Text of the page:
Ellie Farrell is impressed by Mike Bedigan’s satirical take on Film Noir.

“What in the name of M. Night Shyamalan?” Detective Slick Tuffman cries towards the play’s climax. It feels like a fitting statement. On face value, The Adventures of Slick Tuffman: A Noir Comedy is a stereotypical story about a renegade cop with nothing to lose, and is even set in 1930s New York to boot. However, almost as instantly as the action begins, it is clear that this play is far from ordinary, and is the precise opposite of stereotypical; it is a twist worthy of director Shyamalan himself.


The Adventures of Slick Tuffman personifies itself as a satire; it is a schtick poking fun at the very genre, and source material, that it draws from, and it does this in hilariously creative ways. The play takes every cliché and runs with it; mocking and self-aware with every step, it effortlessly distinguishes itself as something different, and something extremely far from the norm. There was never a dull moment, the laughs were aplenty, and there was hardly time to breathe between one joke and the next. The humour was conveyed flawlessly, and each caper was deliciously comical.


Consider each trope associated with the time period and genre, consider each cliché of theatre, and consider each convention of cinema: you’ll find them all here. However, these tropes are manipulated in such a way as to make the play original. Each line of dialogue and each set piece was laden with comments about the lack of originality in modern cinema. Be it the asides delivered to the audience by Slick, or the use of slow-motion, blackouts, and ‘thought-exposing monologues’, it is clear that, through his script, Mike Bedigan sought to reveal his innermost thoughts about these mediums. It is true that the writing truly leaps from the page, especially important given the otherwise minimalistic staging. The script is dynamic, fun and refreshing in its ability to poke fun at all the things we are familiar with.


Special commendation should be reserved for the actors themselves. The protagonist was carried with arrogance, charm and enough stereotypical traits to make him an interesting personification of the many clichés found in cinema and in theatre. Luke Maskell undoubtedly does an excellent job of bringing Mike Bedigan’s script and character to life. Playing multiple roles onstage is often met with some trepidation; it is often difficult to make each character distinct from the next. However, there is no sign that Emily McLean struggled with this task. Each transition was flawless, and each character made wonderfully distinct and equally hilarious by changes in voice and mannerisms; she deserves high praise indeed. Despite the two-person cast, the stage never felt empty; instead it was filled with interesting characters, and actors who utilised the space with creative flair. No doubt, director Will Bedigan deserves acclaim for being able to achieve this.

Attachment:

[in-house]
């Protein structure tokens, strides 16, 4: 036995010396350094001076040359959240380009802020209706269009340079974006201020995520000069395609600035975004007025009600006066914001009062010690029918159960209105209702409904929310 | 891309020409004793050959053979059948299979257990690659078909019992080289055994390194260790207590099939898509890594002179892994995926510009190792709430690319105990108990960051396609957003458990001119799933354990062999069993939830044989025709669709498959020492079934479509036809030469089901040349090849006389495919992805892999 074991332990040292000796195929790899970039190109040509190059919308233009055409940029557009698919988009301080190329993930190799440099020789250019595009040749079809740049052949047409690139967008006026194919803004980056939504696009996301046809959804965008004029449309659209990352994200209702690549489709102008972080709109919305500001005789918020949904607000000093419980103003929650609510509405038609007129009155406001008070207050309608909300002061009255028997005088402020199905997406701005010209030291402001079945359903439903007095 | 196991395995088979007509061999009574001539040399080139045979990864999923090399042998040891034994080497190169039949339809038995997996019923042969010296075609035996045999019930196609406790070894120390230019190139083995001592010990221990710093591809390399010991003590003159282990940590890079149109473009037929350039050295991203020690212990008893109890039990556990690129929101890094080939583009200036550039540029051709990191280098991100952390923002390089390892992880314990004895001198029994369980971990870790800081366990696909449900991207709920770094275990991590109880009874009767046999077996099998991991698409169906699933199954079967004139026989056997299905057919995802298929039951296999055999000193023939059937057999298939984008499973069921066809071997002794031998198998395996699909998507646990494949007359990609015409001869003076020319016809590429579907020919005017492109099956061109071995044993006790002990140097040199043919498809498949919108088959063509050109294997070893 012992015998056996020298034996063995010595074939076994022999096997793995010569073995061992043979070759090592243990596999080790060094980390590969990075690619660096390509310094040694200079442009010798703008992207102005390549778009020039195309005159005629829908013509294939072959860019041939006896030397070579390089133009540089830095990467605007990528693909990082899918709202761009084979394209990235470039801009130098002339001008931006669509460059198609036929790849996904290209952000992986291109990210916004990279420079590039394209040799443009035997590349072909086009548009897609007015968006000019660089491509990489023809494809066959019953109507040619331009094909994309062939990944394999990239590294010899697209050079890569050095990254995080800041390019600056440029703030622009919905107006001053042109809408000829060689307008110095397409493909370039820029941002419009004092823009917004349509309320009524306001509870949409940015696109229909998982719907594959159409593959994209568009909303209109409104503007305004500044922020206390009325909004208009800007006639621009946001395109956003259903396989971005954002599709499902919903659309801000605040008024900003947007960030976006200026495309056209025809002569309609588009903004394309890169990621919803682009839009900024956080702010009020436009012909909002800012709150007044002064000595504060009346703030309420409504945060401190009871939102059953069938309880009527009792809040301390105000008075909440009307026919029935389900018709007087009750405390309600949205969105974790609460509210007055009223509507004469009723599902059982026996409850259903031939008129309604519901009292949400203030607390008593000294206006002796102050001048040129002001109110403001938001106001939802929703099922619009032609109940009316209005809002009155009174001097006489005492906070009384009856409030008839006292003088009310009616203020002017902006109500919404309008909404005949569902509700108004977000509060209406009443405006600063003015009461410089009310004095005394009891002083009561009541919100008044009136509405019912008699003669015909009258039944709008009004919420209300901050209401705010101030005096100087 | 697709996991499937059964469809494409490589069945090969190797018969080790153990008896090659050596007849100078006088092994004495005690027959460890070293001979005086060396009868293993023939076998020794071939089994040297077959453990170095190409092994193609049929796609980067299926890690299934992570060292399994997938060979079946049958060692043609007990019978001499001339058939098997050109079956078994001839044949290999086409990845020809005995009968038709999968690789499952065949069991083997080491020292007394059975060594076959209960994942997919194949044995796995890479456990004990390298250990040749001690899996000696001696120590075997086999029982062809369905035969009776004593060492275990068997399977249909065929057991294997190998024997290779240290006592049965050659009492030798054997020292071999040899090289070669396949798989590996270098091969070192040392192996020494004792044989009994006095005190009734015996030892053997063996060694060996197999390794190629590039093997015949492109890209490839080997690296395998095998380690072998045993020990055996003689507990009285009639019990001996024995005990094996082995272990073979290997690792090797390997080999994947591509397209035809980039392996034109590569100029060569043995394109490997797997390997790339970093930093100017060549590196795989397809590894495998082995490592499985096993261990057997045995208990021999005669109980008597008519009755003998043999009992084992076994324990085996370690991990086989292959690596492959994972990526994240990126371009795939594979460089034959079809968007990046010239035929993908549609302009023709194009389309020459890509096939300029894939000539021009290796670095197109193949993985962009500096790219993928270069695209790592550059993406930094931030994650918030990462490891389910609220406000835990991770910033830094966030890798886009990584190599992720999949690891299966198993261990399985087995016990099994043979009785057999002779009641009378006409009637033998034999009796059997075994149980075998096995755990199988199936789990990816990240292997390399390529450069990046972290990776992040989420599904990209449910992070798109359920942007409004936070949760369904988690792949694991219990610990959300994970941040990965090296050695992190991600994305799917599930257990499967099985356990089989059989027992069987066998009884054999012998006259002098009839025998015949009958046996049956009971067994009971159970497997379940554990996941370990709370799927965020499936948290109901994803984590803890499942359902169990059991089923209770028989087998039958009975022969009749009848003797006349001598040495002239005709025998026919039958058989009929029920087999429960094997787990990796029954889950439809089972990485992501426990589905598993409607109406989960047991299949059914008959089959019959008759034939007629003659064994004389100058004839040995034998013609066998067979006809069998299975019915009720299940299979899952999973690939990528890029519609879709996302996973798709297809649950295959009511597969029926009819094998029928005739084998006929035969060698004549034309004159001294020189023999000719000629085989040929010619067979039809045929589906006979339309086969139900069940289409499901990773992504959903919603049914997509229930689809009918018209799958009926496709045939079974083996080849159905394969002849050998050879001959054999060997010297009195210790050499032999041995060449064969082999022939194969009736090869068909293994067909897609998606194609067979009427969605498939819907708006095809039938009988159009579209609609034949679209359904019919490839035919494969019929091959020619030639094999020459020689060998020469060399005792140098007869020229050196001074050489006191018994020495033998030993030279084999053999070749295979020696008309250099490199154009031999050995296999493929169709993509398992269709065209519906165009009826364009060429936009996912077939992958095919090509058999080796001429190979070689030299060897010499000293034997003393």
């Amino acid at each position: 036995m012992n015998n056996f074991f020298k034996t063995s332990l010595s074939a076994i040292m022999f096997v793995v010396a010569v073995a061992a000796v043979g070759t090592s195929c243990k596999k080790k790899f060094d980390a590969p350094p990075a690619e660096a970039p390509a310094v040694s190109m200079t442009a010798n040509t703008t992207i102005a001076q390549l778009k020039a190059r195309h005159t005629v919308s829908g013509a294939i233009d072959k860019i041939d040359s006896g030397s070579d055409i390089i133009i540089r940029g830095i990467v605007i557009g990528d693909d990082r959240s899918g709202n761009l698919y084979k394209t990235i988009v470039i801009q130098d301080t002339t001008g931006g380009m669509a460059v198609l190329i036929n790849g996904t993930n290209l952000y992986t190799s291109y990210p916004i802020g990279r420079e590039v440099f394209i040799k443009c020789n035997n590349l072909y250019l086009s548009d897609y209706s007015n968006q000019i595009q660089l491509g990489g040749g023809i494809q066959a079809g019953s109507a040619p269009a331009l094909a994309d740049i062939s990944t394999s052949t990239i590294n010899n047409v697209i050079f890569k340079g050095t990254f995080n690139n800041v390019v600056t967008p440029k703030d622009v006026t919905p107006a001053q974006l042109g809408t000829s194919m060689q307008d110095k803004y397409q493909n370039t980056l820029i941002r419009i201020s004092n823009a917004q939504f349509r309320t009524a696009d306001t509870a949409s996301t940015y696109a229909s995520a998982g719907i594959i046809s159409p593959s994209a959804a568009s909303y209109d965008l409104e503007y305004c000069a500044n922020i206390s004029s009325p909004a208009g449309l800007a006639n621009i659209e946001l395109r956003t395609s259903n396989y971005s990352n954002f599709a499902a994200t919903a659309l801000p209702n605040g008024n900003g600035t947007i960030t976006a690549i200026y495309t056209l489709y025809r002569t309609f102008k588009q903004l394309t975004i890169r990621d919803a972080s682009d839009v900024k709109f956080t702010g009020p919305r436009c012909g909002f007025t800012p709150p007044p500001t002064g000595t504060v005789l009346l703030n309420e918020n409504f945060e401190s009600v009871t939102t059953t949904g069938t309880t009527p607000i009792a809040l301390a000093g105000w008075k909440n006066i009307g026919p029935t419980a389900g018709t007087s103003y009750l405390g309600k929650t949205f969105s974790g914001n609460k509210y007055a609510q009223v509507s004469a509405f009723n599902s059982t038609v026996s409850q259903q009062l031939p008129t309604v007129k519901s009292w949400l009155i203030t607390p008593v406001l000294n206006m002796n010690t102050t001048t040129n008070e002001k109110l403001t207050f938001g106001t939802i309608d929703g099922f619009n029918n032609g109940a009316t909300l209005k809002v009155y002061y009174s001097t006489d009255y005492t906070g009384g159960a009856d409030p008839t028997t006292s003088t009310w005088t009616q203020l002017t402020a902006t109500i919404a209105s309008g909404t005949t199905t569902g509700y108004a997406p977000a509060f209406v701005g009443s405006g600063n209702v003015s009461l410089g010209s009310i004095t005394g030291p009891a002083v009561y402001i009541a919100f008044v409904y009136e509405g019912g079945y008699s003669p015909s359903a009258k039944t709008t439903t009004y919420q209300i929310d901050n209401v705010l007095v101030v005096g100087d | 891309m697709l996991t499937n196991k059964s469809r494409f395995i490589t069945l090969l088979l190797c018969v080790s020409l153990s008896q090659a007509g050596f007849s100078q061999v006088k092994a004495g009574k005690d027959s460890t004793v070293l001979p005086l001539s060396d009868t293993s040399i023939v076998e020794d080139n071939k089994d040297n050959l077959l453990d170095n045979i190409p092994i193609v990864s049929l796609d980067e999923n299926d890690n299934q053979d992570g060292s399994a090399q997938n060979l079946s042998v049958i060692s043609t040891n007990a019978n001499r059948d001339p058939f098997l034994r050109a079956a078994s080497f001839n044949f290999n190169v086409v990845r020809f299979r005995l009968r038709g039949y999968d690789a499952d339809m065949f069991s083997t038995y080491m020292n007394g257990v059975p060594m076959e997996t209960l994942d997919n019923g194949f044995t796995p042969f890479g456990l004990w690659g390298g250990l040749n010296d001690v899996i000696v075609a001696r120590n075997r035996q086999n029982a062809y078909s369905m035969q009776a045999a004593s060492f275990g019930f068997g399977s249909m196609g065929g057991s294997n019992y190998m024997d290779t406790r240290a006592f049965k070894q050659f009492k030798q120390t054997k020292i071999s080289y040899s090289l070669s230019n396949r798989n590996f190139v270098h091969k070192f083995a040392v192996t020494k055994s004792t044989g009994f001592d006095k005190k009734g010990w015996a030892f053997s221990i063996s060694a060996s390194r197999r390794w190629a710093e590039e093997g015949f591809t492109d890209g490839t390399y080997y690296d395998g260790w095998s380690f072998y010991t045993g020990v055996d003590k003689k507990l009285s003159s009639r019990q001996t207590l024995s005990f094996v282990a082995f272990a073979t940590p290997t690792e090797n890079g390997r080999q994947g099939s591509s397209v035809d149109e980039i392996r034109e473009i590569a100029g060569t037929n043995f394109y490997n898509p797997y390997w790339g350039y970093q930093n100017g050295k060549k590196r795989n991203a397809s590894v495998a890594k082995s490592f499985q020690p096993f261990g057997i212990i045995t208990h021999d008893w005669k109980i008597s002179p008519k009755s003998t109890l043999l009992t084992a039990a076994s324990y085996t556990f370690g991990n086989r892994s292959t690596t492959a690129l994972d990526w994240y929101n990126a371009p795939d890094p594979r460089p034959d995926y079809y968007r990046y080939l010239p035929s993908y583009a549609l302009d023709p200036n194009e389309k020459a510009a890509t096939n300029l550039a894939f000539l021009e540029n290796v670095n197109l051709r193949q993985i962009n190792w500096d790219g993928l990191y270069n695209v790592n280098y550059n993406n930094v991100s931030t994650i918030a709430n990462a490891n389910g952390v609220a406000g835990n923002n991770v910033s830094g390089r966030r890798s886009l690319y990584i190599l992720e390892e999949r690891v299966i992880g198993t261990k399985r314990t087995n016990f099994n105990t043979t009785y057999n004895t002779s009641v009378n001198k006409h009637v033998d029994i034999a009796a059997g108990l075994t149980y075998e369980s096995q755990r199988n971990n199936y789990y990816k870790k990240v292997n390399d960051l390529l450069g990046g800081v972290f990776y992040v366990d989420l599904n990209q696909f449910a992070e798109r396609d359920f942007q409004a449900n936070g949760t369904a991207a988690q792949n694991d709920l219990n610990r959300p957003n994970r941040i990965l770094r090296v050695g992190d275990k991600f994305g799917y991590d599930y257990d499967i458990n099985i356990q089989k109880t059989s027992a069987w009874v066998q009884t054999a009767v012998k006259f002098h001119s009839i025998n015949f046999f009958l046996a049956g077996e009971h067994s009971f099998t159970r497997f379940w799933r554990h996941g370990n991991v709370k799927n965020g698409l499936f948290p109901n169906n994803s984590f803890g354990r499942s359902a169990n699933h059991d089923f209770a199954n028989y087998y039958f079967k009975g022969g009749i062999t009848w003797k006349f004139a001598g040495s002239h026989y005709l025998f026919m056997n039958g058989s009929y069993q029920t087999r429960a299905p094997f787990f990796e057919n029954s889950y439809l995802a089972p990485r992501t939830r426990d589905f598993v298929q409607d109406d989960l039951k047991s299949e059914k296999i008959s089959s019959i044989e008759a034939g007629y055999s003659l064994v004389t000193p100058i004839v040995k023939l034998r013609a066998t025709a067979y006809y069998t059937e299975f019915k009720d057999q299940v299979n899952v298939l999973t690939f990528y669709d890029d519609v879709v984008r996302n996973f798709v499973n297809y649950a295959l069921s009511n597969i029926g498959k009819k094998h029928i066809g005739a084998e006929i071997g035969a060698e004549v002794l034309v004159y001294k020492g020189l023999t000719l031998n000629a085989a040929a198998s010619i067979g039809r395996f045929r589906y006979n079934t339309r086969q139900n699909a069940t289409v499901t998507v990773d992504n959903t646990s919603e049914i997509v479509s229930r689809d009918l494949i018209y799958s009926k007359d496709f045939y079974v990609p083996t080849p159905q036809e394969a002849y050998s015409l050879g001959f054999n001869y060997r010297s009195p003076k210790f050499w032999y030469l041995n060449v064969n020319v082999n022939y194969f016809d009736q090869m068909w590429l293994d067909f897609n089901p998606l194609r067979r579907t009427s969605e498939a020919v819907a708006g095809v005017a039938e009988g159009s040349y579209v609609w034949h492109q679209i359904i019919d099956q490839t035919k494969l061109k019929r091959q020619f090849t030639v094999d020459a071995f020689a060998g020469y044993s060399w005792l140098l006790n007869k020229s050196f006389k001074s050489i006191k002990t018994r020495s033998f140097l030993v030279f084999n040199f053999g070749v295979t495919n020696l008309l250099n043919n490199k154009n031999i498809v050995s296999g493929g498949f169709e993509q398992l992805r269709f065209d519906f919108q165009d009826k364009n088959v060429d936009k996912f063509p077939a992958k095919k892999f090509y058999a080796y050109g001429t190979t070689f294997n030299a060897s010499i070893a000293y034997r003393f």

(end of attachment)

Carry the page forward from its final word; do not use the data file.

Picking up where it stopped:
Fascinatingly, the play also gave the audience some insight into the creative process behind the making of The Adventures of Slick Tuffman. Through breaks in character, and similar breaking of the fourth wall, the actors onstage discussed if they consider some of the jokes to be too risky, as well as arguing about who should monologue and when. Through the players, the scriptwriter is able to say his piece about the complexities of writing for the theatre and is keen to show that he isn’t cliché at all.


Slick by name, seamless by nature; The Adventures of Slick Tuffman is an incredibly enjoyable and consistently hilarious examination of theatre, films and the performing arts as a whole. Definitely check it out if you can!



The Adventures of Slick Tuffman: A Noir Comedy will be playing on the 10th February as part of DDF’s Assembly Rooms Theatre line-up, starting at 7:30pm.



Photograph: Will Bedigan